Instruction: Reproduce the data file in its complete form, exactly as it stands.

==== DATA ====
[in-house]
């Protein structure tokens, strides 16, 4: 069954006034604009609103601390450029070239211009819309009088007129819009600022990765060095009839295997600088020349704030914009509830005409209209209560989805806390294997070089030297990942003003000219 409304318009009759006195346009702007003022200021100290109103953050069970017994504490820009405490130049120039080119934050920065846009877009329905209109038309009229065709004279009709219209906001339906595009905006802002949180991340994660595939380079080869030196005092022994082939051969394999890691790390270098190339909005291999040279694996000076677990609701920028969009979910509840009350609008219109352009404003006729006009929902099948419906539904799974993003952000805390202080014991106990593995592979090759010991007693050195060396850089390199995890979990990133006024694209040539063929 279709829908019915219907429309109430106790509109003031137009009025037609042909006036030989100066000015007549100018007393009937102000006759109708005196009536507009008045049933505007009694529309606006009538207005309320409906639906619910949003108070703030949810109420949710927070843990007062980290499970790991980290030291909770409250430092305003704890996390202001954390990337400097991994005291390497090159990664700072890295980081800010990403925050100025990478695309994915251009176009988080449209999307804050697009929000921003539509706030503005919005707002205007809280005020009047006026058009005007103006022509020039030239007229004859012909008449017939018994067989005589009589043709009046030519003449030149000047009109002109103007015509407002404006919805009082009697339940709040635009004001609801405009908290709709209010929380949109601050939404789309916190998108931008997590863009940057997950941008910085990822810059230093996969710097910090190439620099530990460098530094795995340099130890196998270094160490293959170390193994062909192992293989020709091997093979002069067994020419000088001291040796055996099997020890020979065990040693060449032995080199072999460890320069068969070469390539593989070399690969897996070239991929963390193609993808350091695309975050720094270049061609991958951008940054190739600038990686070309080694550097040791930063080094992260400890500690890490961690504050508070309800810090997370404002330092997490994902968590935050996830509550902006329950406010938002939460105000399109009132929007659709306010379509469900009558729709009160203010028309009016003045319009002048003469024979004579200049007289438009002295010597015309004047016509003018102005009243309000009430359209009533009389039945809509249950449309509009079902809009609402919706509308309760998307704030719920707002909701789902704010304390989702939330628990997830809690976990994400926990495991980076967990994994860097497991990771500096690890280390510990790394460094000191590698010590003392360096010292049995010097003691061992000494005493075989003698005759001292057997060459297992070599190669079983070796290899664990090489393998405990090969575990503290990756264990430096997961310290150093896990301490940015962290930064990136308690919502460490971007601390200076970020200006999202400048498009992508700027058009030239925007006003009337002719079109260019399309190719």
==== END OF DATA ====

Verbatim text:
[in-house]
């Protein structure tokens, strides 16, 4: 069954006034604009609103601390450029070239211009819309009088007129819009600022990765060095009839295997600088020349704030914009509830005409209209209560989805806390294997070089030297990942003003000219 409304318009009759006195346009702007003022200021100290109103953050069970017994504490820009405490130049120039080119934050920065846009877009329905209109038309009229065709004279009709219209906001339906595009905006802002949180991340994660595939380079080869030196005092022994082939051969394999890691790390270098190339909005291999040279694996000076677990609701920028969009979910509840009350609008219109352009404003006729006009929902099948419906539904799974993003952000805390202080014991106990593995592979090759010991007693050195060396850089390199995890979990990133006024694209040539063929 279709829908019915219907429309109430106790509109003031137009009025037609042909006036030989100066000015007549100018007393009937102000006759109708005196009536507009008045049933505007009694529309606006009538207005309320409906639906619910949003108070703030949810109420949710927070843990007062980290499970790991980290030291909770409250430092305003704890996390202001954390990337400097991994005291390497090159990664700072890295980081800010990403925050100025990478695309994915251009176009988080449209999307804050697009929000921003539509706030503005919005707002205007809280005020009047006026058009005007103006022509020039030239007229004859012909008449017939018994067989005589009589043709009046030519003449030149000047009109002109103007015509407002404006919805009082009697339940709040635009004001609801405009908290709709209010929380949109601050939404789309916190998108931008997590863009940057997950941008910085990822810059230093996969710097910090190439620099530990460098530094795995340099130890196998270094160490293959170390193994062909192992293989020709091997093979002069067994020419000088001291040796055996099997020890020979065990040693060449032995080199072999460890320069068969070469390539593989070399690969897996070239991929963390193609993808350091695309975050720094270049061609991958951008940054190739600038990686070309080694550097040791930063080094992260400890500690890490961690504050508070309800810090997370404002330092997490994902968590935050996830509550902006329950406010938002939460105000399109009132929007659709306010379509469900009558729709009160203010028309009016003045319009002048003469024979004579200049007289438009002295010597015309004047016509003018102005009243309000009430359209009533009389039945809509249950449309509009079902809009609402919706509308309760998307704030719920707002909701789902704010304390989702939330628990997830809690976990994400926990495991980076967990994994860097497991990771500096690890280390510990790394460094000191590698010590003392360096010292049995010097003691061992000494005493075989003698005759001292057997060459297992070599190669079983070796290899664990090489393998405990090969575990503290990756264990430096997961310290150093896990301490940015962290930064990136308690919502460490971007601390200076970020200006999202400048498009992508700027058009030239925007006003009337002719079109260019399309190719």